Planning and Environment Court Judge Michael Rackemann was able to laugh at his lack of IT skills at his valedictory ceremony while also being praised for his commitment to court modernisation.
A packed Banco Court, also which included online audiences in 12 regional centres, heard on Friday of His Honour’s enthusiasm for improving procedures while also witnessing his renowned sense of humour (he once addressed a Bundaberg law conference on How to Infuriate A Judge).
Judge Rackemann reflected on the office and institution.
While thanking colleagues, associates, secretarial support, mentors, bailiffs, library and judiciary staff, District Court Judge Rackemann noted: “What I think I’ll most be lost without is the team from the judicial IT support”.
This comment brought resounding laughter from the court.
Chief Justice Bowskill attended.
“I don’t know why you are laughing but I have been what you might call a ‘frequent flyer’ with these people. And I hear they are currently considering how many positions will be made redundant by my retirement,” he said.
“I am mindful that any aptitude and diligence one might exhibit is of little significance without opportunity, and that not everyone enjoys equality of opportunity. I am therefore enormously grateful for the opportunities which came my way.”
He recalled the “pivotal opportunity” which was his clerkship with Judge Row.
“I was fortunate to obtain any such position, given I had no family or legal connections in any way, as was the way with many successful applicants for associateships and clerkships in those days,” he said.
It was during this time that His Honour that realised his ambition to become a barrister and his “interest” and “real affection” for the jurisdiction (planning and development), which was “to become the focus of my career”.
After completing two years with what was then the local government court, he “harboured a thought that it would be wonderful if one day I too could be a judge of the court with the same elevated sense of responsibility so I could make a contribution”.
The Bar Association of Queensland paid respect.
His Honour became a judge at 39 years, and later became responsible for managing the Brisbane list. He said many asked why he had cut short his career at the bar.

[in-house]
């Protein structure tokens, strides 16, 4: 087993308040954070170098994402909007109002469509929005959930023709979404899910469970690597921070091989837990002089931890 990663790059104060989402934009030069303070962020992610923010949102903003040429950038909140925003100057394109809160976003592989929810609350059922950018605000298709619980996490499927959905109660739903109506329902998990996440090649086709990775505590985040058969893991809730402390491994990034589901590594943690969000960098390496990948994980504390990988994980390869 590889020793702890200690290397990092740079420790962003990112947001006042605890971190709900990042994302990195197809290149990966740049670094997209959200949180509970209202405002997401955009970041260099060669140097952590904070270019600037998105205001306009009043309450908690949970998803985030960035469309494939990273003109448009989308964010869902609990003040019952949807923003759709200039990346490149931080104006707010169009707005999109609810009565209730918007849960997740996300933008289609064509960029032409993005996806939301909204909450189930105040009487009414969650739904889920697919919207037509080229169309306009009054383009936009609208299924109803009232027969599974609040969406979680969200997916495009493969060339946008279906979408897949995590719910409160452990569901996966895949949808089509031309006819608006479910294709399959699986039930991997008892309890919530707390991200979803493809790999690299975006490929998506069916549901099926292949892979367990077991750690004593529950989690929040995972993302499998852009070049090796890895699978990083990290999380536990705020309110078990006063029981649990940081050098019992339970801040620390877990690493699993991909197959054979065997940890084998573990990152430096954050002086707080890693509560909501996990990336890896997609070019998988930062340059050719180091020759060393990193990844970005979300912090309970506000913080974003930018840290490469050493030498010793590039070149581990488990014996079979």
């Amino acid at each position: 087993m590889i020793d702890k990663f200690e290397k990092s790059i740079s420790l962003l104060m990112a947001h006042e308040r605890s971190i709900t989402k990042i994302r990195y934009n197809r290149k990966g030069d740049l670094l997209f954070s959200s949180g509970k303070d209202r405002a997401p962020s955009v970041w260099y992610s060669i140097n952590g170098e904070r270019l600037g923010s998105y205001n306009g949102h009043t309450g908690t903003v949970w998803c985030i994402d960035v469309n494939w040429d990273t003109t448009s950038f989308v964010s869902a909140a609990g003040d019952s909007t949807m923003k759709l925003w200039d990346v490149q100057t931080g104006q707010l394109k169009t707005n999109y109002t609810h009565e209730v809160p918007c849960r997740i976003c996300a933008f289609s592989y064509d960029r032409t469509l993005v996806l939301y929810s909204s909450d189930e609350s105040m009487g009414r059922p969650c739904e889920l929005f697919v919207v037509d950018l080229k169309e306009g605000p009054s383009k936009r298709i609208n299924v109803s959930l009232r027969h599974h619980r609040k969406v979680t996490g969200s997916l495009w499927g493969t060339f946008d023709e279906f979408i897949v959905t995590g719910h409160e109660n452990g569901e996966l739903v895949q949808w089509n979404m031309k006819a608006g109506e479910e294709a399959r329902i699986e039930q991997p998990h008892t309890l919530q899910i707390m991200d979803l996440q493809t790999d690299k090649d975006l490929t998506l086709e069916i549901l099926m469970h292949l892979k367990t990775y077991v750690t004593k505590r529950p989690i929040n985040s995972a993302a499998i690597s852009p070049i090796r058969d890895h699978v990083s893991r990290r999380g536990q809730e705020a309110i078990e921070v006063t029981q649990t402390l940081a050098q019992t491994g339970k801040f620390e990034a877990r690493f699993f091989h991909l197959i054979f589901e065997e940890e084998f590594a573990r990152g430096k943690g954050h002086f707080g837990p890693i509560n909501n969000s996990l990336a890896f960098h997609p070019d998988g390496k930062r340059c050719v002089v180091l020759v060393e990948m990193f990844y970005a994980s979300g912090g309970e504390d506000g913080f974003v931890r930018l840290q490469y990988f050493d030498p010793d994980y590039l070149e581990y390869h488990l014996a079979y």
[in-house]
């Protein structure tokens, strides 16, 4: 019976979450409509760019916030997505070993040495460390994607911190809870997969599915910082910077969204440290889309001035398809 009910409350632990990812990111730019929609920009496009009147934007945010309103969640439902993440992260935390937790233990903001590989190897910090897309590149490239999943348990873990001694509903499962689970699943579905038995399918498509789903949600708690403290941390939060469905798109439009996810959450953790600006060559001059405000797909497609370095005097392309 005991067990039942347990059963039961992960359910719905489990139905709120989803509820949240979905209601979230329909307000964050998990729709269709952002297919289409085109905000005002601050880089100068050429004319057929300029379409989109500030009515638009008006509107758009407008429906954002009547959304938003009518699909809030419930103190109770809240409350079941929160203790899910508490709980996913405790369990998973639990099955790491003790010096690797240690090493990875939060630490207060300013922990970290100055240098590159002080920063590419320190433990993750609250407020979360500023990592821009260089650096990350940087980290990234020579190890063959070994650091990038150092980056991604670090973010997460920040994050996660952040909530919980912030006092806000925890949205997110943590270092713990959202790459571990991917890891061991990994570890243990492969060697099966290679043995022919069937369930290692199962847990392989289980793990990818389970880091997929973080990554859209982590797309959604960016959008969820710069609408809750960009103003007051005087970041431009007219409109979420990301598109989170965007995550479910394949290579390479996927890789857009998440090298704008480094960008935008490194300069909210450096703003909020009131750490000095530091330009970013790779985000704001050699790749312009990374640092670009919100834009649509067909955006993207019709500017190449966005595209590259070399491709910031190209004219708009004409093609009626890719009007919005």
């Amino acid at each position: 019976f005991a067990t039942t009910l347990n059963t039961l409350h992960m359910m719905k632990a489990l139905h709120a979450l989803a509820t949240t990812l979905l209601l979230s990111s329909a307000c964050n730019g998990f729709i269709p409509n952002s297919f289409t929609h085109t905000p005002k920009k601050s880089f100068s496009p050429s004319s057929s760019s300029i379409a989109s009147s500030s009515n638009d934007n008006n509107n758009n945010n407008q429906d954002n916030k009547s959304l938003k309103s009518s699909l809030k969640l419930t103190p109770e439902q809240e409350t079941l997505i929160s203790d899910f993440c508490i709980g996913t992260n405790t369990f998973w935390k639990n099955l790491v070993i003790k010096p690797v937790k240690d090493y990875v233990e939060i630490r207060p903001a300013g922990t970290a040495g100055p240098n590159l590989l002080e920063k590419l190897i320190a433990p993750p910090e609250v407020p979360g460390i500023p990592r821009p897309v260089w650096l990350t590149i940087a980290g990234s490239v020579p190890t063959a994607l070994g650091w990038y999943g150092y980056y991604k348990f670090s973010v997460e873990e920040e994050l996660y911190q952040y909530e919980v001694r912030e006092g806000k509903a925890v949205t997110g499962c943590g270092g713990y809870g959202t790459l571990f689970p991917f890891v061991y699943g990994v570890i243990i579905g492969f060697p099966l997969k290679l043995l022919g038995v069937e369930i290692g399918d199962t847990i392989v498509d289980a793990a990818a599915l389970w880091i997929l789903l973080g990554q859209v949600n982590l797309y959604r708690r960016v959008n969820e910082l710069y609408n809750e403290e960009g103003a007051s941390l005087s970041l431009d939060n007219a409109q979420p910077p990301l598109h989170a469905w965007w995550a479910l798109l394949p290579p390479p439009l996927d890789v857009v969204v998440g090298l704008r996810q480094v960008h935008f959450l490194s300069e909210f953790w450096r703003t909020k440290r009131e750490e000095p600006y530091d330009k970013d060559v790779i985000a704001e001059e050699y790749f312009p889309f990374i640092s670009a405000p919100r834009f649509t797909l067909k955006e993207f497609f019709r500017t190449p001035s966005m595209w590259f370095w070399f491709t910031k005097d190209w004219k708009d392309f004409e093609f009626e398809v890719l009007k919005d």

“I was because it was offered to me and what I most wanted to do. I’m also pleased that my appointment at a relatively young age allowed me to give what I think were my best and most energetic years to the court,” he said.
“I would not have wanted to give the court anything less. To give anything less than my best would have to been disrespect the opportunity.”
His Honour finished by paying to his tribute wife Margaret for her strength and support during his 20-year judicial career and through difficult times.
His Honour, who was appointed to the District Court on 12 January 2004, was thanked by Chief Judge Devereaux SC for his “long period of excellence service” including managing the planning and environment court list in Brisbane.
Chief Judge Devereaux addressing the court.
CJ Devereaux quoted a colleague who said Judge Rackemann “dragged the court, its practices and procedures into the 21st century, and set a path for the court to be successful and stable”.
“I am reliably informed by some of His Honour’s current colleagues that His Honour as a judge demanded and received high standards of professionalism from practitioners, and thereby lifted the standards of practice in the court,” he said.
“He was fearless in pursuit of court modernisation, notably this was so in the deployment of experts and their timing of their engagement into the court’s process … a ripple effect of efficiencies.
“And His Honour spent great energy as a compelling advocate of the P&E Court.”
Queensland Law Society President Rebecca Fogerty said: “Your Honour’s legacy in the Planning and Environment Court is one of profound impact.
QLS President Rebecca Fogerty at the ceremony.
“The Court, the profession and the community have all benefited from your leadership and from your fierce advocacy in support of this jurisdiction. In ceremonies such as these, epitaphs such as trailblazer and reformer are liable to overuse, but not today.
“There is a parade of lawyers, not to mention fellow judges, who have benefitted from your mentorship, your passion for good law, your deep knowledge, your sometimes wicked sense of humour and friendship.
“Our profession, and our community, have been enriched by your service. You will be very missed.”
QLS Planning and Environment Committee Chairs Michael Connor,
Russell Bowie and Leanne Bowie attended with Matt Dunn.